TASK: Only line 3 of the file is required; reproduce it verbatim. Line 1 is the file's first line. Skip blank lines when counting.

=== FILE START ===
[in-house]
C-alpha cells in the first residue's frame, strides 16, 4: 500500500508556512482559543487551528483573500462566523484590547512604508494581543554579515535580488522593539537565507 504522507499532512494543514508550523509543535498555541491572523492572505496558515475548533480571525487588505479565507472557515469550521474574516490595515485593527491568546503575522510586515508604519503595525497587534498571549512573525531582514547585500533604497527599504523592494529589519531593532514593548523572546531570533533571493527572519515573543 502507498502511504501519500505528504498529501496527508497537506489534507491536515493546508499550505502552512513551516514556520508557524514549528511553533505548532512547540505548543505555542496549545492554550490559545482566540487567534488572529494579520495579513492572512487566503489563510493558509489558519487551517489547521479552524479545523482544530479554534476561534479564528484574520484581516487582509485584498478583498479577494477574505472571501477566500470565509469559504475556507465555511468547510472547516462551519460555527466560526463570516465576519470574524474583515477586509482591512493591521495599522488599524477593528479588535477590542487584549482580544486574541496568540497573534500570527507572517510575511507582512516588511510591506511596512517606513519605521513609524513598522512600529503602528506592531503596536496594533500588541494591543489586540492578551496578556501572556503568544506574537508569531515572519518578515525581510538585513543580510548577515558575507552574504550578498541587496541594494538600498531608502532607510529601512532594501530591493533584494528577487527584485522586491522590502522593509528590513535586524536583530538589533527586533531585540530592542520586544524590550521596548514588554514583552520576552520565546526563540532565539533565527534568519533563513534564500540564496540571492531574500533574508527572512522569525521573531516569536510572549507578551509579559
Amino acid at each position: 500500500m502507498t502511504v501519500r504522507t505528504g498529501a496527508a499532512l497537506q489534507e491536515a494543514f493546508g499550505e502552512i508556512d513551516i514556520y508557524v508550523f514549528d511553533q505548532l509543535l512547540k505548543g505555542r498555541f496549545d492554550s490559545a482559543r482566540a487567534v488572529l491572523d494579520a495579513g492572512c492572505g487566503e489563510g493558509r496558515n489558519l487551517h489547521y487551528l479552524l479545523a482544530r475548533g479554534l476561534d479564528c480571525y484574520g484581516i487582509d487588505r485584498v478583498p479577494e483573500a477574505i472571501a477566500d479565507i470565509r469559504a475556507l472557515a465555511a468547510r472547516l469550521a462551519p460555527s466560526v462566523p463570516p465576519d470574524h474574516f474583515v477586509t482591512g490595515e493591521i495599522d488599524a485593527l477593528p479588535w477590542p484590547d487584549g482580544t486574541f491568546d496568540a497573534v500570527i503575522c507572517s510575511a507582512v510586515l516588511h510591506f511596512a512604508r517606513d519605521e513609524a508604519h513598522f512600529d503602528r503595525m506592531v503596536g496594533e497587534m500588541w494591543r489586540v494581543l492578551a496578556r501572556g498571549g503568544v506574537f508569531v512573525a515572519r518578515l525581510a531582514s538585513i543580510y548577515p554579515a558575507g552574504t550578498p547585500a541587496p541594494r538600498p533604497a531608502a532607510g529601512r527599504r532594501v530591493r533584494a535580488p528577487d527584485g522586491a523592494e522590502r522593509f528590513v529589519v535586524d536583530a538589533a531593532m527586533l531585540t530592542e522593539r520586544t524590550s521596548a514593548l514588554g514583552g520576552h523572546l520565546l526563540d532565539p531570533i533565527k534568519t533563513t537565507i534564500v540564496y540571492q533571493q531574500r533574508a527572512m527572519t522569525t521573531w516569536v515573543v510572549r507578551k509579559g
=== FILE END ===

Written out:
Amino acid at each position: 500500500m502507498t502511504v501519500r504522507t505528504g498529501a496527508a499532512l497537506q489534507e491536515a494543514f493546508g499550505e502552512i508556512d513551516i514556520y508557524v508550523f514549528d511553533q505548532l509543535l512547540k505548543g505555542r498555541f496549545d492554550s490559545a482559543r482566540a487567534v488572529l491572523d494579520a495579513g492572512c492572505g487566503e489563510g493558509r496558515n489558519l487551517h489547521y487551528l479552524l479545523a482544530r475548533g479554534l476561534d479564528c480571525y484574520g484581516i487582509d487588505r485584498v478583498p479577494e483573500a477574505i472571501a477566500d479565507i470565509r469559504a475556507l472557515a465555511a468547510r472547516l469550521a462551519p460555527s466560526v462566523p463570516p465576519d470574524h474574516f474583515v477586509t482591512g490595515e493591521i495599522d488599524a485593527l477593528p479588535w477590542p484590547d487584549g482580544t486574541f491568546d496568540a497573534v500570527i503575522c507572517s510575511a507582512v510586515l516588511h510591506f511596512a512604508r517606513d519605521e513609524a508604519h513598522f512600529d503602528r503595525m506592531v503596536g496594533e497587534m500588541w494591543r489586540v494581543l492578551a496578556r501572556g498571549g503568544v506574537f508569531v512573525a515572519r518578515l525581510a531582514s538585513i543580510y548577515p554579515a558575507g552574504t550578498p547585500a541587496p541594494r538600498p533604497a531608502a532607510g529601512r527599504r532594501v530591493r533584494a535580488p528577487d527584485g522586491a523592494e522590502r522593509f528590513v529589519v535586524d536583530a538589533a531593532m527586533l531585540t530592542e522593539r520586544t524590550s521596548a514593548l514588554g514583552g520576552h523572546l520565546l526563540d532565539p531570533i533565527k534568519t533563513t537565507i534564500v540564496y540571492q533571493q531574500r533574508a527572512m527572519t522569525t521573531w516569536v515573543v510572549r507578551k509579559g